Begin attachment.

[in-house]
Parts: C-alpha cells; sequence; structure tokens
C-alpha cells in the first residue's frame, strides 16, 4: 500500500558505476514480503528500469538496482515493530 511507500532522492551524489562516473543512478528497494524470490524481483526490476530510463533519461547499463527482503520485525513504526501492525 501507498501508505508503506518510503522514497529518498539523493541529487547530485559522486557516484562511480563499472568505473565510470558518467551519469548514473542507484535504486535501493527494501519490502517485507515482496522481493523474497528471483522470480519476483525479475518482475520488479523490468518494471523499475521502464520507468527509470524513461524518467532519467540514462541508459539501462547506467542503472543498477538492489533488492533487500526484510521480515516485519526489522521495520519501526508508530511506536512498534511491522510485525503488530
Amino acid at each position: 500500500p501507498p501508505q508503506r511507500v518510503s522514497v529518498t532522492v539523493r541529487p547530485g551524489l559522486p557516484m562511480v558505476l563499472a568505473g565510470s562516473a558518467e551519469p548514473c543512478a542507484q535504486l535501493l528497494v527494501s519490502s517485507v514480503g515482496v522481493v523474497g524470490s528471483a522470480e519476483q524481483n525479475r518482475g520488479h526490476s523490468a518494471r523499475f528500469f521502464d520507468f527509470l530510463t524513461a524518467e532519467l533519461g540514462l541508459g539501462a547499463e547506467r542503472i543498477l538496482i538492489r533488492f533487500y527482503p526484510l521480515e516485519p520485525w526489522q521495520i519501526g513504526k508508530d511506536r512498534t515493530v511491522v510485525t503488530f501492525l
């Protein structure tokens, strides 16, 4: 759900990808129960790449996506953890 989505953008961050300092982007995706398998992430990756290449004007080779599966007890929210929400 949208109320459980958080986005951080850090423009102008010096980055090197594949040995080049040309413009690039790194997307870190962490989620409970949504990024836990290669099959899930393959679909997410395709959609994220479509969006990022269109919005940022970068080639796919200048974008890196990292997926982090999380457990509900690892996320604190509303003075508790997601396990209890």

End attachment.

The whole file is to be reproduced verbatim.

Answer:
[in-house]
Parts: C-alpha cells; sequence; structure tokens
C-alpha cells in the first residue's frame, strides 16, 4: 500500500558505476514480503528500469538496482515493530 511507500532522492551524489562516473543512478528497494524470490524481483526490476530510463533519461547499463527482503520485525513504526501492525 501507498501508505508503506518510503522514497529518498539523493541529487547530485559522486557516484562511480563499472568505473565510470558518467551519469548514473542507484535504486535501493527494501519490502517485507515482496522481493523474497528471483522470480519476483525479475518482475520488479523490468518494471523499475521502464520507468527509470524513461524518467532519467540514462541508459539501462547506467542503472543498477538492489533488492533487500526484510521480515516485519526489522521495520519501526508508530511506536512498534511491522510485525503488530
Amino acid at each position: 500500500p501507498p501508505q508503506r511507500v518510503s522514497v529518498t532522492v539523493r541529487p547530485g551524489l559522486p557516484m562511480v558505476l563499472a568505473g565510470s562516473a558518467e551519469p548514473c543512478a542507484q535504486l535501493l528497494v527494501s519490502s517485507v514480503g515482496v522481493v523474497g524470490s528471483a522470480e519476483q524481483n525479475r518482475g520488479h526490476s523490468a518494471r523499475f528500469f521502464d520507468f527509470l530510463t524513461a524518467e532519467l533519461g540514462l541508459g539501462a547499463e547506467r542503472i543498477l538496482i538492489r533488492f533487500y527482503p526484510l521480515e516485519p520485525w526489522q521495520i519501526g513504526k508508530d511506536r512498534t515493530v511491522v510485525t503488530f501492525l
């Protein structure tokens, strides 16, 4: 759900990808129960790449996506953890 989505953008961050300092982007995706398998992430990756290449004007080779599966007890929210929400 949208109320459980958080986005951080850090423009102008010096980055090197594949040995080049040309413009690039790194997307870190962490989620409970949504990024836990290669099959899930393959679909997410395709959609994220479509969006990022269109919005940022970068080639796919200048974008890196990292997926982090999380457990509900690892996320604190509303003075508790997601396990209890």